The selection of one procedure over the other seems to be more political than technical. Today C1609 is becoming the preferred test method in the U.S. Reasons for selecting this test method over C1399 include the fact it is a continuous test and the loading is by the closed loop. Closed loop is defined as loading of the test specimen based on the deflection of the specimen. The loading is not uniform based on pounds per time increment.


    The test equipment and the assembly of this equipment are paramount to the success of producing valuable, reliable test data. Unfortunately, some laboratories misinterpret the equipment requirements, do not have the proper equipment to conduct the tests or fail to understand the need for precise assembly of the required equipment.

    Accurate beam test assembly as prescribed by ASTM C1609 for Macrosynthetic Fibers.

    To address this critical issue, the Fiber Reinforced Concrete Association has contracted with TEC Services in Lawrenceville, Ga. to conduct testing intended to: first, establish the contribution of various equipment components to the test results and, second, offer solutions to improve the equipment or assembly to ASTM Subcommittee C09.42. The goal is to reduce the Standard Deviation and Coefficient of Variation issues that have plagued these test methods.

    1. FRC Impact Tests

    One additional test method has yet to be adopted by ASTM Subcommittee C09.42 but is used by the industry for compliance testing and/or research.

    Impact Test — How the fibers affect the energy required to initiate cracking and to what degree the fibers hold the concrete together after it has cracked. A modified Proctor or Marshall test-assembly (a 10-pound hammer is dropped 18 inches onto a steel ball that imparts a point impact load to a concrete disk measuring 6” in diameter that is 2.5” high). This test method can be found in ACI Committee Report 544.2R.

    1. ICC ES AC32

    ICC ES (Engineering Services) adopted an Acceptance Criteria (AC32) for synthetic fiber reinforced concrete originally created by the International Conference of Building Officials (ICBO).

    This is the most detailed specification/testing criteria available in the world today for use in evaluating microsynthetic fiber-reinforced concrete. AC32 details specific test methods and numerical limitations for the use of microsynthetic fiber as plastic shrinkage reinforcement (see Section 3.1.1) and as secondary/temperature-shrinkage reinforcement (see Section 3.1.2).

    Caution: This Acceptance Criteria (AC32) was written for microsynthetic fibers and is not appropriate for macrosynthetic fibers.

    The notes and cautions throughout this and our previous article on this topic reinforce the critical need for absolute consistency throughout the testing program. It is very easy to introduce erroneous data when details are ignored.

    We in the Fiber Reinforced Concrete industry believe that all parties are responsible for the process of securing accurate test results. Therefore all parties should be educated as to the proper procedures related to the process.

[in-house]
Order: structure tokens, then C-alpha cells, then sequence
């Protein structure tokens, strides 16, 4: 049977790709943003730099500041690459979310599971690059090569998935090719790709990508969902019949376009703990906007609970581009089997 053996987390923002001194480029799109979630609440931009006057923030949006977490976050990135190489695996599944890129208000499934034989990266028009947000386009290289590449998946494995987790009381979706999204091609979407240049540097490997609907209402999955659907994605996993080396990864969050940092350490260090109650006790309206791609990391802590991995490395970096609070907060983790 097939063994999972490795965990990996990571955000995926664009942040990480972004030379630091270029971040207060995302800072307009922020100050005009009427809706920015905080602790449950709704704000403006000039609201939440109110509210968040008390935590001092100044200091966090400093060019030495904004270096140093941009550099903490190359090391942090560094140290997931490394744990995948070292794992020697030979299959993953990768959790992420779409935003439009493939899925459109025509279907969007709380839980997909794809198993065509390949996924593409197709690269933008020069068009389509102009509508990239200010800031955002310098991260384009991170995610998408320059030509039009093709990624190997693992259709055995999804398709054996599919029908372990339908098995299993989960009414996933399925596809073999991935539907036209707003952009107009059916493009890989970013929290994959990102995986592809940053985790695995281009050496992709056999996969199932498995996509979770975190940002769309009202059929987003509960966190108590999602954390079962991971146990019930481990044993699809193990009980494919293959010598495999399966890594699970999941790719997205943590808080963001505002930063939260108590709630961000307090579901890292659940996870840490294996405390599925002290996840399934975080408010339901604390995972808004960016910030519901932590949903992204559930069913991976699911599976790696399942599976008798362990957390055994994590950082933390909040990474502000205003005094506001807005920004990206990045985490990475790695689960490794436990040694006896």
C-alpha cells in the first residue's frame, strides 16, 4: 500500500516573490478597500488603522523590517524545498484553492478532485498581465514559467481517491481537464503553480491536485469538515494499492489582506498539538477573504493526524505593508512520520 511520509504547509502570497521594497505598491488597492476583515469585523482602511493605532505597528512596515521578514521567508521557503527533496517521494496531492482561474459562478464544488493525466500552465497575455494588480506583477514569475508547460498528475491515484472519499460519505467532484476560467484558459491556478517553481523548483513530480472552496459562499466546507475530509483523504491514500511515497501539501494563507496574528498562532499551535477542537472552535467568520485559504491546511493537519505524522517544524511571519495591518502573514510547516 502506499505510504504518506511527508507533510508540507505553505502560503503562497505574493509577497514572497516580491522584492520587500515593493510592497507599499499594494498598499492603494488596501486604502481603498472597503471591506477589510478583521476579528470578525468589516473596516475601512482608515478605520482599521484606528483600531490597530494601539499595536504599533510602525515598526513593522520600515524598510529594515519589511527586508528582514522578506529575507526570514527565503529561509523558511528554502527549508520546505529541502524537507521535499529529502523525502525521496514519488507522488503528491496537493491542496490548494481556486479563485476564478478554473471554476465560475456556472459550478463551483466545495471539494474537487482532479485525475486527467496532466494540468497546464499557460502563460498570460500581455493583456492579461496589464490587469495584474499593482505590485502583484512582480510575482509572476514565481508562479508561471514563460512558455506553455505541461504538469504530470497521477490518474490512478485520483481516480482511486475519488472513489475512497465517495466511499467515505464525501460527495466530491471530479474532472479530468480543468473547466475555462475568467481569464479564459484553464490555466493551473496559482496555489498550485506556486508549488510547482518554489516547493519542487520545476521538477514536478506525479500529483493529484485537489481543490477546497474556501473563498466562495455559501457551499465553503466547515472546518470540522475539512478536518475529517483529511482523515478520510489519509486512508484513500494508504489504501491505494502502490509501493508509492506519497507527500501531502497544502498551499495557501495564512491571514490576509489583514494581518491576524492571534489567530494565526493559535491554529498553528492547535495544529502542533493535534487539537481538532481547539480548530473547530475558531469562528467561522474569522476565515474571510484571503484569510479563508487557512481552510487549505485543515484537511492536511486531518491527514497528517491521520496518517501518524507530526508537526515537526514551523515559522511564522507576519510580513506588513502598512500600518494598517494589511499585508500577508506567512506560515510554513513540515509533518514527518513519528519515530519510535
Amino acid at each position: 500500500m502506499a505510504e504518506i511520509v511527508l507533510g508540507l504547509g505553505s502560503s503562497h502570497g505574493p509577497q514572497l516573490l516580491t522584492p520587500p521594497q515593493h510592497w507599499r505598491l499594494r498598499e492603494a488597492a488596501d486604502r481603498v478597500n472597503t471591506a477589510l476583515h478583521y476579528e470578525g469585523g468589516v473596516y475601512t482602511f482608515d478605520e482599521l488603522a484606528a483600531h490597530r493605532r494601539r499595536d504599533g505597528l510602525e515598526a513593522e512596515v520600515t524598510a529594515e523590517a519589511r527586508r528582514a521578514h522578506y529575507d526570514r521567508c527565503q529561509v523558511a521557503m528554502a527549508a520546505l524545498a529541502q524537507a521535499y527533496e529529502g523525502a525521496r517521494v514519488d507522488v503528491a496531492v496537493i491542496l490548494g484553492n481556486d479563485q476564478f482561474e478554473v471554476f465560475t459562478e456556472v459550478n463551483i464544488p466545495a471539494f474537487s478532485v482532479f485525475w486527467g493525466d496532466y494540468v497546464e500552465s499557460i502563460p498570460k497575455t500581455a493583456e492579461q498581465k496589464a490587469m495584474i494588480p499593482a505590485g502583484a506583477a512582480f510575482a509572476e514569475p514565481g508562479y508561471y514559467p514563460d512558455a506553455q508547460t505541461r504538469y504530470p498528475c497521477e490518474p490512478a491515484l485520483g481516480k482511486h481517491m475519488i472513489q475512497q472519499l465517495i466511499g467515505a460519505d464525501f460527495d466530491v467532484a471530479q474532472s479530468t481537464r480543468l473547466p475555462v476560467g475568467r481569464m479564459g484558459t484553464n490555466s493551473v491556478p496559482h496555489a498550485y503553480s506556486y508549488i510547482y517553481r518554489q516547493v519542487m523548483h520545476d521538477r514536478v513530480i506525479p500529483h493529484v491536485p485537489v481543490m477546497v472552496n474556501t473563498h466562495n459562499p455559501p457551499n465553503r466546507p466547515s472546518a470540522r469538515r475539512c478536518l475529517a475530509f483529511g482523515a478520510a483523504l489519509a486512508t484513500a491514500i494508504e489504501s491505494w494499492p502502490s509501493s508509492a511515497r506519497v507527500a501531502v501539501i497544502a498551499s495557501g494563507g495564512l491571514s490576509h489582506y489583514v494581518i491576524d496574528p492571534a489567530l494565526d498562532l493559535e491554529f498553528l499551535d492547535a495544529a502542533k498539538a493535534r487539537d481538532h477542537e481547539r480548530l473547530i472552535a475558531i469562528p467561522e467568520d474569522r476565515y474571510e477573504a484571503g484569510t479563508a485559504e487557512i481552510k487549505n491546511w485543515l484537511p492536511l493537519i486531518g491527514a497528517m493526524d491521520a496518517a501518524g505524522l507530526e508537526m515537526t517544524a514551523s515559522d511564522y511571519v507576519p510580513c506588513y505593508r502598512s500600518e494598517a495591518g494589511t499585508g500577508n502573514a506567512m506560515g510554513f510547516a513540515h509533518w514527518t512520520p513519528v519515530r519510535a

Tested and Approved Fibers

    Microsynthetic Fibers

    ABC Polymer has tested our principal microsynthetic fibers against the ICC ES AC32 requirements, and in all cases, each of the products meets the appropriate requirements for plastic and/or secondary reinforcement at the standard dosage levels or modified dosage levels as noted.

    ABC Polymer’s FiberForce 150™ (Mono-Tuf™), FiberForce 100™ (Mono-Pro™) and FiberForce 300™ (Fibril-Tuf™) all have gone through the ICC ES product evaluation program and are listed by ICC in ESR-1699.

    FiberForce 500™ (Fibril-Pro™) has also been subjected to the ICC ES AC32 evaluation and complies with the requirements for both plastic shrinkage crack reinforcement and temperature-shrinkage crack reinforcement. Fibril-Pro will be listed in ESR-1699 in the fall of 2015.

    ABC Polymer’s Ny-Tuf™, our monofilament nylon fiber, has been tested for compliance with ICC ES AC32 at .75 pcy as plastic shrinkage crack reinforcement and at 1.0 pcy as temperature-shrinkage reinforcement. In both cases, the product met the applicable AC32 requirements.

    Macrosynthetic Fibers

    FiberForce 650™ (Tuf-Max DOT™), our embossed tape fiber, meets the criteria for macrosynthetic fiber and, as the name implies, has been successfully tested for compliance with various state DOT specifications.

    Macro-Pro™ is a highly modified fibrillated fiber meeting the criteria for macrosynthetic fibers that typically is specified in precast and specialty application concrete products.

    Performance Plus DOT™ is a blend of FiberForce 650 (Tuf-Max DOT) and Macro-Pro that meets the criteria for macrosynthetic fibers and has also been successfully tested for compliance with various state DOT specifications.

    FiberForce 650™ (Tuf-MAX DOT™)

    Performance PLUS DOT™

    Need help to ensure that your FRC sampling and specimen fabrication are being performed properly?

    Just call 205.620.9889 or contact our Engineering Department: Robert C. (Bobby) Zellers, PE, Chief Engineer, at RZellers@ABCFibers.com or Rob Yates, Applications Engineer, at Rob@ABCFibers.com.